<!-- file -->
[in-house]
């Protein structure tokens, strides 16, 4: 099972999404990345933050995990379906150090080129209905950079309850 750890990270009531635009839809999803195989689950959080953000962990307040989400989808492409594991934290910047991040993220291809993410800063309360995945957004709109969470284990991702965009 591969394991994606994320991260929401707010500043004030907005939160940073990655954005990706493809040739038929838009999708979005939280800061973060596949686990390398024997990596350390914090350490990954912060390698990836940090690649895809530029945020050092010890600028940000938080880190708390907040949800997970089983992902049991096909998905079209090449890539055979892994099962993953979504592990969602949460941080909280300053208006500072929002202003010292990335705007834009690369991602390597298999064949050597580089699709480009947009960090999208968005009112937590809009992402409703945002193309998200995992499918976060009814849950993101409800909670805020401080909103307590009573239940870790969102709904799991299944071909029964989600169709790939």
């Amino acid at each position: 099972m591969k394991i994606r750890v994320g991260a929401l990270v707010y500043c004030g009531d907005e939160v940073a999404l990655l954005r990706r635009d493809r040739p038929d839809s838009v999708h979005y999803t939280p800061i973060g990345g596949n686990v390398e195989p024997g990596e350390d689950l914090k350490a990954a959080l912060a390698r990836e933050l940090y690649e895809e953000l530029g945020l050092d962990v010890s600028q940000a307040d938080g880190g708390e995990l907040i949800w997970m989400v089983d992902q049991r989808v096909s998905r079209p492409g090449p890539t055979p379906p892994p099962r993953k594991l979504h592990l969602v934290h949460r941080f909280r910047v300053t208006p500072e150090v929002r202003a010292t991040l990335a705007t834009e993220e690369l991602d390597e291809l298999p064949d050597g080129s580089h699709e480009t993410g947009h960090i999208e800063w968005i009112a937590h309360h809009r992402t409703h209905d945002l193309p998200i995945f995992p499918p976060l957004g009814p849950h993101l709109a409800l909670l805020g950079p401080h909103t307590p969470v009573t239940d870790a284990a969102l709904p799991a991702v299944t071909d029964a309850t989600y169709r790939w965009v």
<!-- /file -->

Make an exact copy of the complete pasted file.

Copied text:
[in-house]
């Protein structure tokens, strides 16, 4: 099972999404990345933050995990379906150090080129209905950079309850 750890990270009531635009839809999803195989689950959080953000962990307040989400989808492409594991934290910047991040993220291809993410800063309360995945957004709109969470284990991702965009 591969394991994606994320991260929401707010500043004030907005939160940073990655954005990706493809040739038929838009999708979005939280800061973060596949686990390398024997990596350390914090350490990954912060390698990836940090690649895809530029945020050092010890600028940000938080880190708390907040949800997970089983992902049991096909998905079209090449890539055979892994099962993953979504592990969602949460941080909280300053208006500072929002202003010292990335705007834009690369991602390597298999064949050597580089699709480009947009960090999208968005009112937590809009992402409703945002193309998200995992499918976060009814849950993101409800909670805020401080909103307590009573239940870790969102709904799991299944071909029964989600169709790939």
């Amino acid at each position: 099972m591969k394991i994606r750890v994320g991260a929401l990270v707010y500043c004030g009531d907005e939160v940073a999404l990655l954005r990706r635009d493809r040739p038929d839809s838009v999708h979005y999803t939280p800061i973060g990345g596949n686990v390398e195989p024997g990596e350390d689950l914090k350490a990954a959080l912060a390698r990836e933050l940090y690649e895809e953000l530029g945020l050092d962990v010890s600028q940000a307040d938080g880190g708390e995990l907040i949800w997970m989400v089983d992902q049991r989808v096909s998905r079209p492409g090449p890539t055979p379906p892994p099962r993953k594991l979504h592990l969602v934290h949460r941080f909280r910047v300053t208006p500072e150090v929002r202003a010292t991040l990335a705007t834009e993220e690369l991602d390597e291809l298999p064949d050597g080129s580089h699709e480009t993410g947009h960090i999208e800063w968005i009112a937590h309360h809009r992402t409703h209905d945002l193309p998200i995945f995992p499918p976060l957004g009814p849950h993101l709109a409800l909670l805020g950079p401080h909103t307590p969470v009573t239940d870790a284990a969102l709904p799991a991702v299944t071909d029964a309850t989600y169709r790939w965009v």